In 1639 Bernhard von Mallinckrodt, dean of Münster cathedral and a noted book collector, issued a pamphlet from Cologne entitled De ortu et progressu artis typographicae (Of the Rise and Progress of the Typographic Art) to mark the bicentennary of the invention of printing by movable type in Europe. Mallinckrodt's work, which defended the priority of Johann Gutenberg, included the phrase prima typographicae incunabula (the first cradle of printing, or more loosely, the infancy of printing). This was the origin of the term incunabula, still used to describe books and broadsheets printed before 1500— the arbitrary cut-off date that Mallinckrodt selected. Today the term incunabula (singular: incunabulum) is typically applied to imprints before 1501.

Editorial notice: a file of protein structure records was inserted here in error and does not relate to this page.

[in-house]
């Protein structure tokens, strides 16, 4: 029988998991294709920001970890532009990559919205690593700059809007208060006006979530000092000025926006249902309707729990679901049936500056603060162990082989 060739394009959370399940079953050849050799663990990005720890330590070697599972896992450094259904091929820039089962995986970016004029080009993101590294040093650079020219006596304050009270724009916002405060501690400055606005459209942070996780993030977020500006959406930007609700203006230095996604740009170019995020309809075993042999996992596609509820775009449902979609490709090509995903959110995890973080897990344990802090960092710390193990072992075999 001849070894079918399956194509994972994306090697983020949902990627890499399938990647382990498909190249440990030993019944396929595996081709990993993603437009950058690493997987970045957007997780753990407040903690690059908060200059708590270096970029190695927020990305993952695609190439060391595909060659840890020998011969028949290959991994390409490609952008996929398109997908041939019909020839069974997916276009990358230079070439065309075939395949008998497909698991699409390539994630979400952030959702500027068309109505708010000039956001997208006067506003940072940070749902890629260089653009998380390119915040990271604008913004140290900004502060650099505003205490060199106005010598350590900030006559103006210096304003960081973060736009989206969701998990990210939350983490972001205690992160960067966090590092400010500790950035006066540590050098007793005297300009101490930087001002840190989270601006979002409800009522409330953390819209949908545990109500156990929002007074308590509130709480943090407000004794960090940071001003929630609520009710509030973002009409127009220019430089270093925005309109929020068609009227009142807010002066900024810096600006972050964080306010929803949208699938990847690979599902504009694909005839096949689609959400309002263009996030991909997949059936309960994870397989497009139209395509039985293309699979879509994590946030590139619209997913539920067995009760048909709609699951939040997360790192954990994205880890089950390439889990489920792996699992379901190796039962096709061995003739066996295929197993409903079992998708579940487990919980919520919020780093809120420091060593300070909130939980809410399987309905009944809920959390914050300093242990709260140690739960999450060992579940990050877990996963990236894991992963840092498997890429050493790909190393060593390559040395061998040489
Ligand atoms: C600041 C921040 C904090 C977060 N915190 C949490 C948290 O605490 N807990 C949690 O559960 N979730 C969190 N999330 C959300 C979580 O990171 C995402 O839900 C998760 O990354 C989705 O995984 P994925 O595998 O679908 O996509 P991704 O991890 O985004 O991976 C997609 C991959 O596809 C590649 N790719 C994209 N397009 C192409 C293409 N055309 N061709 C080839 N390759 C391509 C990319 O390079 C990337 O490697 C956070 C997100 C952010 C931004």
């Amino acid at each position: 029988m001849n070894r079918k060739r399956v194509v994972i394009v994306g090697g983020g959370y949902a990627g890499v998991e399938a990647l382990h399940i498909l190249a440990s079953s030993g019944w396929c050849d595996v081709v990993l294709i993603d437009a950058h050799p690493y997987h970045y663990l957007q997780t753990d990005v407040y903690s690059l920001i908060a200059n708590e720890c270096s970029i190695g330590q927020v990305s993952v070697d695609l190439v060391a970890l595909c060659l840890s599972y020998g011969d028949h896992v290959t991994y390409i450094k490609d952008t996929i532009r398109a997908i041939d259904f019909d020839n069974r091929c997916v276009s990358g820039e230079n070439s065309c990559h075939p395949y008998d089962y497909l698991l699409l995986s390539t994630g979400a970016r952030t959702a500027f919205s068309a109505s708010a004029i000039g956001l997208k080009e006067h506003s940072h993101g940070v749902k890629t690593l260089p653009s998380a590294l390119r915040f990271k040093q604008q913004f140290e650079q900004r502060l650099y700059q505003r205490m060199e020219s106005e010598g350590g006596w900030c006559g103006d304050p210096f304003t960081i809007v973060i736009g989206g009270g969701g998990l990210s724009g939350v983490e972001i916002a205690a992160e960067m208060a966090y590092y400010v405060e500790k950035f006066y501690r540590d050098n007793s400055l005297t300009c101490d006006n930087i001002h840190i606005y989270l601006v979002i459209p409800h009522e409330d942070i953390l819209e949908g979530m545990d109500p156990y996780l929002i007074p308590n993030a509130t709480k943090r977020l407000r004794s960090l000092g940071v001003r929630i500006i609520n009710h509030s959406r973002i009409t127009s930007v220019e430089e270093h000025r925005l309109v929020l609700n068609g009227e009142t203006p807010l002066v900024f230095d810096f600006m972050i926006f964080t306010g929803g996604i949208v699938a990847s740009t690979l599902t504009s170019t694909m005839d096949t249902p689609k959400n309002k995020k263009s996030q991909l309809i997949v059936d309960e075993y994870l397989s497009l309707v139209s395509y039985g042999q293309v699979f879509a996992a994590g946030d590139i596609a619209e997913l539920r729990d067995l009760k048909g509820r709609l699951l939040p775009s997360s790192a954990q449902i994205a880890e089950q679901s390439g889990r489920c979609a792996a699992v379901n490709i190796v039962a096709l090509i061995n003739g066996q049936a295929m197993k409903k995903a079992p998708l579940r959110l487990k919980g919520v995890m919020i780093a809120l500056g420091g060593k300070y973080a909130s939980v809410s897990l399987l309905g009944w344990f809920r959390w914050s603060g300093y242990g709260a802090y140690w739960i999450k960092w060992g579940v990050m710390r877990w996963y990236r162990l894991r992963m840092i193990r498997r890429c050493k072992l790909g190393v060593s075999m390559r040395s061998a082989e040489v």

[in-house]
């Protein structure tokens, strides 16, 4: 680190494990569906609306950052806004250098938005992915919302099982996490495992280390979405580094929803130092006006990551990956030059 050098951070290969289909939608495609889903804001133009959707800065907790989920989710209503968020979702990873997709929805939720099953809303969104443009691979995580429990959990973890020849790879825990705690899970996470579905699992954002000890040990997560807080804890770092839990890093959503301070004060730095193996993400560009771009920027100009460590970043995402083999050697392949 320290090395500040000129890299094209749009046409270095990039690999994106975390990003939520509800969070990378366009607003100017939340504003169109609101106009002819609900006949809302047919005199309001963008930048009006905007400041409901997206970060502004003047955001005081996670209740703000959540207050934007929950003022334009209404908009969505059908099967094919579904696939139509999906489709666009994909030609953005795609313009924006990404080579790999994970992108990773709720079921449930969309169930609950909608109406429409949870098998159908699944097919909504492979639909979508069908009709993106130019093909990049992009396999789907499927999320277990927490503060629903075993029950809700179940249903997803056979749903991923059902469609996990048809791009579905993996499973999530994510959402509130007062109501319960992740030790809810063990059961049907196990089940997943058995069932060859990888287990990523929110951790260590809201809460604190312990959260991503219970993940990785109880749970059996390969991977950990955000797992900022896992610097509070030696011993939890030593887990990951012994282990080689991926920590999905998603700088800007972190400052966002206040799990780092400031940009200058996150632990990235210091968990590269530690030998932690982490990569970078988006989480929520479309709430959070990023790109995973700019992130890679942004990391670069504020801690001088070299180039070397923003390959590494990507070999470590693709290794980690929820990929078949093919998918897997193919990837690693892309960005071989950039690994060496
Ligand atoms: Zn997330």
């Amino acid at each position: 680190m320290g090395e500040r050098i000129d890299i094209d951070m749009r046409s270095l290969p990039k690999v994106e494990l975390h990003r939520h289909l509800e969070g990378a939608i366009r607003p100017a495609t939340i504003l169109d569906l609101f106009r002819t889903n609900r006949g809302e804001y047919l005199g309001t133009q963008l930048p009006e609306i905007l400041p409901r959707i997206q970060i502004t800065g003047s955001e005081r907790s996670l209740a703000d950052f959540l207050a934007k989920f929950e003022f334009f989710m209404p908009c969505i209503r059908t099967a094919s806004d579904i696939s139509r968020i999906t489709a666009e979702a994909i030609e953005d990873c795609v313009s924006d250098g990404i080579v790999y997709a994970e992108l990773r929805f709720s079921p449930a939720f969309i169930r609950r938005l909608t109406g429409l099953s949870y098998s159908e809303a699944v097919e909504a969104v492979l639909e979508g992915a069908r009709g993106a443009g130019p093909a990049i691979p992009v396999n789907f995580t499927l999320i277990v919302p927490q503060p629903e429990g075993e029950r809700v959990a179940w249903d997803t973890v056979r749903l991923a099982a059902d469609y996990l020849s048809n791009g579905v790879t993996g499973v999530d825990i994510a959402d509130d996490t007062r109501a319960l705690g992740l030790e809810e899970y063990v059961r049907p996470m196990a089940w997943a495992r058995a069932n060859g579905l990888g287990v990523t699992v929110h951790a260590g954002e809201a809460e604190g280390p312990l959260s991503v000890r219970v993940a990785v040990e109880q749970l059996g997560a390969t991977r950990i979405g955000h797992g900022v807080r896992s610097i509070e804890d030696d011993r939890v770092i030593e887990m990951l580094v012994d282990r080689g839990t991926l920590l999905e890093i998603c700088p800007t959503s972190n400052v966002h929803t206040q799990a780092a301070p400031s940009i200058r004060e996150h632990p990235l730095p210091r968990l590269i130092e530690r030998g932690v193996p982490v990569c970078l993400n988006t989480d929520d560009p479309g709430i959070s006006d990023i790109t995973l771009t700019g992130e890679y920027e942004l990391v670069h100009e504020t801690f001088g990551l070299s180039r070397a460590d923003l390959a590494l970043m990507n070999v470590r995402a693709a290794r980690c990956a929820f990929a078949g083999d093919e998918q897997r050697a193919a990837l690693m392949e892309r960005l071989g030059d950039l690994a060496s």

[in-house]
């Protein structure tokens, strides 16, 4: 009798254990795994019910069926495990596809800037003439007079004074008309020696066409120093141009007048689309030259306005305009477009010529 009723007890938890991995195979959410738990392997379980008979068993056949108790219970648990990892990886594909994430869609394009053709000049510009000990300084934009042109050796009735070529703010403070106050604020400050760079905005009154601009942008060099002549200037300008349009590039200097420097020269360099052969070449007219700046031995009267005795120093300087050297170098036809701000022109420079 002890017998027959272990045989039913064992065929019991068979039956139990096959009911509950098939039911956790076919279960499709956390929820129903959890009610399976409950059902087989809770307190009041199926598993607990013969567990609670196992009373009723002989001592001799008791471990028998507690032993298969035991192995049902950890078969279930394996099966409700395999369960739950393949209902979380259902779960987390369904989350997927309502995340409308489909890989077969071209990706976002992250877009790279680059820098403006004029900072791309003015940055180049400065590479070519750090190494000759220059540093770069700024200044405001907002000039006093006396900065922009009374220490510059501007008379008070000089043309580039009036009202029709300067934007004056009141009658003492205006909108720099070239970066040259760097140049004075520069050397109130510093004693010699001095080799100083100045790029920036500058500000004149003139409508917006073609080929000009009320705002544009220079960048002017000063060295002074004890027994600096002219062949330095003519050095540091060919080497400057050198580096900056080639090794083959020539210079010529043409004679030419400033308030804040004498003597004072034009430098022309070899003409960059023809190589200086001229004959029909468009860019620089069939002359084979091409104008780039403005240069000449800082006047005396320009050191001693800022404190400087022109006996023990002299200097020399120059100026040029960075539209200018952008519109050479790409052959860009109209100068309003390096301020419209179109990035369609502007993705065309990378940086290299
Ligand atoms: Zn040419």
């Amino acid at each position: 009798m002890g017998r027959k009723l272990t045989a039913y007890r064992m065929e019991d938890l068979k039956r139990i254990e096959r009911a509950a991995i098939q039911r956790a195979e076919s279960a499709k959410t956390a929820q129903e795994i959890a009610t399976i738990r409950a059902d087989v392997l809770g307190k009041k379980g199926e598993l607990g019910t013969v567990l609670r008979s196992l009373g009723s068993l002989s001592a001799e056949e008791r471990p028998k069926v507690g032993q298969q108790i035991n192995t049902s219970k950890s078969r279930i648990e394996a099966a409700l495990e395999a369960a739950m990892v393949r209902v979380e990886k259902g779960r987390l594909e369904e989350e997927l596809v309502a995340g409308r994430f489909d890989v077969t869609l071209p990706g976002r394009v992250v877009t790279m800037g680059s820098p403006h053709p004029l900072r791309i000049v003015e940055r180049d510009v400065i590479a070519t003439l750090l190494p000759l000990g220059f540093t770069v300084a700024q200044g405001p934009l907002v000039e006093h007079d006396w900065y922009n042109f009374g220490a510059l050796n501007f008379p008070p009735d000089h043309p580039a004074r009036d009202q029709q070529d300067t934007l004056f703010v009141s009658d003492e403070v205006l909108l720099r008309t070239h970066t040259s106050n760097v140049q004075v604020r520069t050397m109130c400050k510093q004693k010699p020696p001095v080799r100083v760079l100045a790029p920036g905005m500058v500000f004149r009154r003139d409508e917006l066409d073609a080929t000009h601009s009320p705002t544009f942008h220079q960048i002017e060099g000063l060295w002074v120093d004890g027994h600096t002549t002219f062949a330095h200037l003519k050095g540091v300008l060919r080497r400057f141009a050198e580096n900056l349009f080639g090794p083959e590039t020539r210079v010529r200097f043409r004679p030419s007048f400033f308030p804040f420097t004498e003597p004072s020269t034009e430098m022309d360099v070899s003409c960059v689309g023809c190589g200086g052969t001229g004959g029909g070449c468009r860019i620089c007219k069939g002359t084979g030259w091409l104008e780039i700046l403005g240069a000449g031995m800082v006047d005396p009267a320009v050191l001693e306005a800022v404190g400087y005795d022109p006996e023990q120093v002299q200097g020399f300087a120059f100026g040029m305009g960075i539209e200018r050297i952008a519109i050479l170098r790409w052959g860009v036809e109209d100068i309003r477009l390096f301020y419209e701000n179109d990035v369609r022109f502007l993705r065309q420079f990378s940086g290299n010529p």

According to Ohly, "Das Inkunabelverzeichnis Bernhard von Mallinckrodts," Westfälische Studien, Alois Bömer zum 60. Geburtstag, Degerling & Menn, eds. (1928), as cited by Libreria Alberto Govi, Catalogue 2013, no. 99, at his death Mallinckrodt possessed a library of nearly 5500 works, including about 200 incunabula from over 100 printers.